My Morning Jacket approached "All the Best," a breakup song from 1991's Lost Dogs and Mixed Blessings, like a backwoods fever dream – complete with Jim James' diaphanous falsetto and a swooning Carl Broemel guitar. James would go on to perform with Prine on the Late Show With David Letterman in 2015 and at the Newport Folk Festival two years later, deepening a professional bond into something more personal. When James heard Prine had been stricken with the novel coronavirus COVID-19, he returned for an emotional new take on "All the Best."

No. 3. Paul Westerberg, "Souvenirs"
From: Dead Man Shake (2003)

He may have released this under the pretty-dumb pseudonym Grandpaboy, but this lo-fi take on Prine's "Souvenirs" is pure Paul Westerberg. In fact, his version is so boozy, shambolic and slightly unhinged that it comes off like grand theft. Recorded in Westerberg's basement studio (and sounding very much like it), Westerberg's hangdog vocal, stark, echoing production style and crying-then-grinding guitar simply subsume any trace of Prine. The results are reminiscent of those scrappy covers his old band would play onstage – in a very good way.

No. 2. John Fogerty, "Paradise"
From: Blue Ridge Ranger Rides Again (2009)

This undoubtedly begins as the most country-sounding song on our list of Top 10 John Prine Rock Cover Songs. Then John Fogerty opens his mouth. "Paradise" quickly turns into a braying, bayou-country lament, with far more in common with Creedence Clearwater Revival than Randy Travis (who also covered this John Prine song, by the way). Fogerty can't help sounding like that – as evidenced by an infamous lawsuit. It doesn't hurt that Prine actually referenced a "green river."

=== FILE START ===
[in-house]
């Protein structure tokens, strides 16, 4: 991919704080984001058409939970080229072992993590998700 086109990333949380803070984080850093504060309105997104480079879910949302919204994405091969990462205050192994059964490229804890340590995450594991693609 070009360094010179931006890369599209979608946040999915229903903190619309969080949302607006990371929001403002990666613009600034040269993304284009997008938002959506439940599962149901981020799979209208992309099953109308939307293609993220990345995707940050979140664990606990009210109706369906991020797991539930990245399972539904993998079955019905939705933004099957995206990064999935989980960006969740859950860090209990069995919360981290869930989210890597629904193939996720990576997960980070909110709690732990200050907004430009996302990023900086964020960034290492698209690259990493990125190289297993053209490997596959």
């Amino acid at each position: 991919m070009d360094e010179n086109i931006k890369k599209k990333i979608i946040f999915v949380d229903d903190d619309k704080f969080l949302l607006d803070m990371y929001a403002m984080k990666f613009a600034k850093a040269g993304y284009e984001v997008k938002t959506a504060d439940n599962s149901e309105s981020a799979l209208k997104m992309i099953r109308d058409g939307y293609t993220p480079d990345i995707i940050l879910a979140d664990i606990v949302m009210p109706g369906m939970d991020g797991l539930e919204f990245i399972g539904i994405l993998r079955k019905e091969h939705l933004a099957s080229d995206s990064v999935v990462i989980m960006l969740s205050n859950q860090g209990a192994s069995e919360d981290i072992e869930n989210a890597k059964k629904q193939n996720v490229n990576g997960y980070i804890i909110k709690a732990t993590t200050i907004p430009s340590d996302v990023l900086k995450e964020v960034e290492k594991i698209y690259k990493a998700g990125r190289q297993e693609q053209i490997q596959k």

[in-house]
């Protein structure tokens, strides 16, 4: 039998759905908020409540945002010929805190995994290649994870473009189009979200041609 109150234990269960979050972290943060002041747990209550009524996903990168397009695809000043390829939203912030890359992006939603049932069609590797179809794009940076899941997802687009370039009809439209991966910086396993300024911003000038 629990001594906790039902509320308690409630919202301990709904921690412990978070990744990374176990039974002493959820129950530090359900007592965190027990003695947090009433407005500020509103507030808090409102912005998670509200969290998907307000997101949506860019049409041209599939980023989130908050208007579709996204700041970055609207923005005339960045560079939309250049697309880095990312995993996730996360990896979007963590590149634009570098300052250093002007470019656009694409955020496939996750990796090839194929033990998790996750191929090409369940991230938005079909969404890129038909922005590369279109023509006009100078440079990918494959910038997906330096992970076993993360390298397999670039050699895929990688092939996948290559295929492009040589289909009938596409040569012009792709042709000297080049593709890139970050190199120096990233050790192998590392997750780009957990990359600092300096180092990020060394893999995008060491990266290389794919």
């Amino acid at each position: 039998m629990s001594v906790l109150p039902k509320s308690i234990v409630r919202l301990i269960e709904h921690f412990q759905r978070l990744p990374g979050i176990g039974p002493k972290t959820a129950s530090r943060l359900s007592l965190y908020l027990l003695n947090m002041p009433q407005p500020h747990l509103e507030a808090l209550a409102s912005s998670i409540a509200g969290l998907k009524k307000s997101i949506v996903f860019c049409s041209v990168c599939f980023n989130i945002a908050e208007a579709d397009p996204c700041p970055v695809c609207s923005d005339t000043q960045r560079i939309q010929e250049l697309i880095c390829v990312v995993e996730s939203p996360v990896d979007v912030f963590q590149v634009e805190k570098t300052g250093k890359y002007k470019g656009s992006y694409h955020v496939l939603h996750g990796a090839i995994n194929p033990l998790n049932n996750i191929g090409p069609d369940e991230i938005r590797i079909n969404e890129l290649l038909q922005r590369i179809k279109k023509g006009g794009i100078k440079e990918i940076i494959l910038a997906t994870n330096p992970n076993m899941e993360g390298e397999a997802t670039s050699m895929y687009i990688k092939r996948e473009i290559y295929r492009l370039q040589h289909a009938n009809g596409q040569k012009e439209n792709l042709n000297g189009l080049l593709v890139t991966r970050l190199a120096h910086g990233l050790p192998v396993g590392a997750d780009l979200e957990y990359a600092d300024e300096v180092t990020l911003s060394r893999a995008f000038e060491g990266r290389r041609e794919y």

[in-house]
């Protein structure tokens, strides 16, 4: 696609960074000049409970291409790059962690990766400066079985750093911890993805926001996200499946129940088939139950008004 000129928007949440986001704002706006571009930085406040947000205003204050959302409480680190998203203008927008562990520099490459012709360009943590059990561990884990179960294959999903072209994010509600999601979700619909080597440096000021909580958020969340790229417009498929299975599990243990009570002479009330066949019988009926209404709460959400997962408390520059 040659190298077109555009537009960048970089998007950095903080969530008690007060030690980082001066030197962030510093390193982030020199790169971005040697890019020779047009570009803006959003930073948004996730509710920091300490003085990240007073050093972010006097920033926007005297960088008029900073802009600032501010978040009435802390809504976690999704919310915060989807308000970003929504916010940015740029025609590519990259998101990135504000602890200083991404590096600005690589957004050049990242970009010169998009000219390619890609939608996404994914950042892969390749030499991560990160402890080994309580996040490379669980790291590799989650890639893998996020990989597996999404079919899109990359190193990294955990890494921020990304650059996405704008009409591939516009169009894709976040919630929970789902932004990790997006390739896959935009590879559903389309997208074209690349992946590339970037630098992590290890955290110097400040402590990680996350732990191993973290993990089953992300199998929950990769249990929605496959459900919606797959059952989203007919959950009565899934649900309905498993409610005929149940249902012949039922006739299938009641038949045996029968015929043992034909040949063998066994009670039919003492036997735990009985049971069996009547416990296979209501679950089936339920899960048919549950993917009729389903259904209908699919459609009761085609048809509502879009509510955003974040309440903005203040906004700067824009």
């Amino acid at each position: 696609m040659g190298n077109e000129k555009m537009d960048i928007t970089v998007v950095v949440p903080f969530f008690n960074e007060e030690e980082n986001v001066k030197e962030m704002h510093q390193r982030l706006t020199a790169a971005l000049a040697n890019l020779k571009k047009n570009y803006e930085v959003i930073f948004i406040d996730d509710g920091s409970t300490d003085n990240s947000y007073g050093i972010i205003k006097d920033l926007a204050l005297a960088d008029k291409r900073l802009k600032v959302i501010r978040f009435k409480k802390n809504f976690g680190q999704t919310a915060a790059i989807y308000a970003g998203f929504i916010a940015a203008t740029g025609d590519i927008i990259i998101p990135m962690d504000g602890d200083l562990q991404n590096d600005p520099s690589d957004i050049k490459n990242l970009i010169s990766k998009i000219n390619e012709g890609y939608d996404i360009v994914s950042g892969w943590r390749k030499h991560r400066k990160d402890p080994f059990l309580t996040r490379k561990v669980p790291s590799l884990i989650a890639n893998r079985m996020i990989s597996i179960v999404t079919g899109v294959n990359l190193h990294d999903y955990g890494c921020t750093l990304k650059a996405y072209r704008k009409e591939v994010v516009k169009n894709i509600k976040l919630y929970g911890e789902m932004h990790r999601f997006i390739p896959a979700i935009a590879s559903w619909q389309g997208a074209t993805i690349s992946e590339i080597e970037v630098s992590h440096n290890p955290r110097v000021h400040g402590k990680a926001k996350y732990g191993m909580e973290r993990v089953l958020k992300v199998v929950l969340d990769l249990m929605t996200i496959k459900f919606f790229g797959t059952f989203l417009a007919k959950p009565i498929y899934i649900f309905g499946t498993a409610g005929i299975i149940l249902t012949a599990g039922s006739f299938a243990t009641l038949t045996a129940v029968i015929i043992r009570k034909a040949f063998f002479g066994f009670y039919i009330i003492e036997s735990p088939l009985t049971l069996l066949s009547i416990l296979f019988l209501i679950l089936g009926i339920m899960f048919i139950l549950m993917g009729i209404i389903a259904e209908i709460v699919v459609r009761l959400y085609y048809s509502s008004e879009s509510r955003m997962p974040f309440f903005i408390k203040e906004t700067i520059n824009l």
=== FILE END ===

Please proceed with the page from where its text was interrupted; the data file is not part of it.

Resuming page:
No. 1. Bonnie Raitt, "Angel From Montgomery"
From: Streetlights (1974)

The album stalled at No. 80, as Bonnie Raitt struggled to find early-career traction. It took a late-'80s renaissance to finally bring the wider fame she so richly deserved. Still, Streetlights provided one important career milestone: a signature song. Prine wrote "Angel From Montgomery" from a woman's perspective, and Raitt completely inhabited it. Later, she discovered the song had a more universal message. "I'm at that age where parents start going and people are sick," Raitt said, introducing it while onstage in 2012. "I don't take anything for granted anymore."